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Morphological Plant Modeling: Unleashing Geometric and Topological Potential within the Plant Sciences

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Book Series: Frontiers Research Topics ISSN: 16648714 ISBN: 9782889452972 Year: Pages: 296 DOI: 10.3389/978-2-88945-297-2 Language: English
Publisher: Frontiers Media SA
Subject: Science (General) --- Botany
Added to DOAB on : 2018-02-27 16:16:44
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An increasing population faces the growing demand for agricultural products and accurate global climate models that account for individual plant morphologies to predict favorable human habitat. Both demands are rooted in an improved understanding of the mechanistic origins of plant development. Such understanding requires geometric and topological descriptors to characterize the phenotype of plants and its link to genotypes. However, the current plant phenotyping framework relies on simple length and diameter measurements, which fail to capture the exquisite architecture of plants. The Research Topic “Morphological Plant Modeling: Unleashing Geometric and Topological Potential within the Plant Sciences” is the result of a workshop held at National Institute for Mathematical and Biological Synthesis (NIMBioS) in Knoxville, Tennessee. From 2.-4. September 2015 over 40 scientists from mathematics, computer science, engineering, physics and biology came together to set new frontiers in combining plant phenotyping with recent results from shape theory at the interface of geometry and topology. In doing so, the Research Topic synthesizes the views from multiple disciplines to reveal the potential of new mathematical concepts to analyze and quantify the relationship between morphological plant features. As such, the Research Topic bundles examples of new mathematical techniques including persistent homology, graph-theory, and shape statistics to tackle questions in crop breeding, developmental biology, and vegetation modeling. The challenge to model plant morphology under field conditions is a central theme of the included papers to address the problems of climate change and food security, that require the integration of plant biology and mathematics from geometry and topology research applied to imaging and simulation techniques. The introductory white paper written by the workshop participants identifies future directions in research, education and policy making to integrate biological and mathematical approaches and to strengthen research at the interface of both disciplines.

Branching and Rooting Out with a CT Scanner: The Why, the How, and the Outcomes, Present and Possibly Future

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Book Series: Frontiers Research Topics ISSN: 16648714 ISBN: 9782889197910 Year: Pages: 91 DOI: 10.3389/978-2-88919-791-0 Language: English
Publisher: Frontiers Media SA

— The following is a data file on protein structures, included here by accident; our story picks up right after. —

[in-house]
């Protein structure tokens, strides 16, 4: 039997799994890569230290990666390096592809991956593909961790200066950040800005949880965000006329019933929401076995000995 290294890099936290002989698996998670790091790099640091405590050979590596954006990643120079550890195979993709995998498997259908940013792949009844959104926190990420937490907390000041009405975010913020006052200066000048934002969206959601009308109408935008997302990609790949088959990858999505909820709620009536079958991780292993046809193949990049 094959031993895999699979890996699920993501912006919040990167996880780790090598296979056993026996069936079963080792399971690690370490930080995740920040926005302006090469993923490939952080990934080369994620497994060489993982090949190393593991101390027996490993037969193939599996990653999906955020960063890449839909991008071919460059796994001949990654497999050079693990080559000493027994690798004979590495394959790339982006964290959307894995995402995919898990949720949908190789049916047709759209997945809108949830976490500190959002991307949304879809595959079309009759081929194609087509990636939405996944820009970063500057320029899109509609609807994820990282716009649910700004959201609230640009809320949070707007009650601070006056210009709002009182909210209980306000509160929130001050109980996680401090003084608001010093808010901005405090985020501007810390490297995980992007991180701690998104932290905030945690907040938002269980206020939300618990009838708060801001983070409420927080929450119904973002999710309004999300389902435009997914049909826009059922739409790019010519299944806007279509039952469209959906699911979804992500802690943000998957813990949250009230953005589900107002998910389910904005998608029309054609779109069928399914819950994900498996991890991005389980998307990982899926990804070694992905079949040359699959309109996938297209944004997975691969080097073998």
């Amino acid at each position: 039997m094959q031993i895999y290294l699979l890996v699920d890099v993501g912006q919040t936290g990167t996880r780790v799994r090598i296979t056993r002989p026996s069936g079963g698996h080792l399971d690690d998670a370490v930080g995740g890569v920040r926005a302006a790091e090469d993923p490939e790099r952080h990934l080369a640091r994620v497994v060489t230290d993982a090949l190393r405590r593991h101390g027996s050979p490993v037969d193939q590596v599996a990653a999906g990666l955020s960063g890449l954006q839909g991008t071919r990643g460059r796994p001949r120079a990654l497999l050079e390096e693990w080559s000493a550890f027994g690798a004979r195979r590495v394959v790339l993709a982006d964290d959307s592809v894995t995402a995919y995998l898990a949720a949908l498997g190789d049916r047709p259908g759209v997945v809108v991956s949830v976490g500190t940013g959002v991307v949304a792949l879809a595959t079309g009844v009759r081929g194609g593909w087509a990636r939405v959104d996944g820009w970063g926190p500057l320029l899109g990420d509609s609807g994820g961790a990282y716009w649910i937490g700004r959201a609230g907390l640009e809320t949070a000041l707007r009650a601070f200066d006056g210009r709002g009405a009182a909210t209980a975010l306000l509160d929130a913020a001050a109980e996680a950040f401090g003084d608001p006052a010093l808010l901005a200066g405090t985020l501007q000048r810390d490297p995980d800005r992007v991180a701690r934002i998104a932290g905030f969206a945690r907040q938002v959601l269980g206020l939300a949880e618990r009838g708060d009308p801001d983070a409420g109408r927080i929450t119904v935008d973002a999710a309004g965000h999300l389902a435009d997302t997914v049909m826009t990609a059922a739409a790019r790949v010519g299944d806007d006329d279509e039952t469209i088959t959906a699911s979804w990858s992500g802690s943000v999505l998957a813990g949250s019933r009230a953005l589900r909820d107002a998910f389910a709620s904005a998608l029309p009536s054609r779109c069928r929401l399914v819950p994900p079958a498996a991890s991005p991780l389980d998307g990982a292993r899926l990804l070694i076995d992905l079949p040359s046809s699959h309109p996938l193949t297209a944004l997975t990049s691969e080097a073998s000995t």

Subject: Botany --- Science (General)
Added to DOAB on : 2017-02-03 17:04:57
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Until recently, a majority of the applications of X-ray computed tomography (CT) scanning in plant sciences remained descriptive; some included a quantification of the plant materials when the root-soil isolation or branch-leaf separation was satisfactory; and a few involved the modeling of plant biology processes or the assessment of treatment or disease effects on plant biomass and structures during growth. In the last decade, repeated CT scanning of the same plants was reported in an increasing number of studies in which moderate doses of X-rays had been used. Besides the general objectives of Frontiers in Plant Science research topics, “Branching and Rooting Out with a CT Scanner” was proposed to meet specific objectives: (i) providing a non-technical update on knowledge about the application of CT scanning technology to plants, starting with the type of CT scanning data collected (CT images vs. CT numbers) and their processing in the graphical and numerical approaches; (ii) drawing the limits of the CT scanning approach, which because it is based on material density can distinguish materials with contrasting or moderately overlapping densities (e.g., branches vs. leaves, roots vs. non-organic soils) but not the others (e.g., roots vs. organic soils); (iii) explaining with a sufficient level of detail the main procedures used for graphical, quantitative and statistical analyses of plant CT scanning data, including fractal complexity measures and statistics appropriate for repeated plant CT scanning, in experiments where the research hypotheses are about biological processes such as light interception by canopies, root disease development and plant growth under stress conditions; (iv) comparing plant CT scanning with an alternative technology that applies to plants, such as the phenomics platforms which target leaf canopies; and (v) providing current and potential users of plant CT scanning with up-to-date information and exhaustive documentation, including clear perspectives and well-defined goals for the future, for them to be even more efficient or most efficient from start in their research work.

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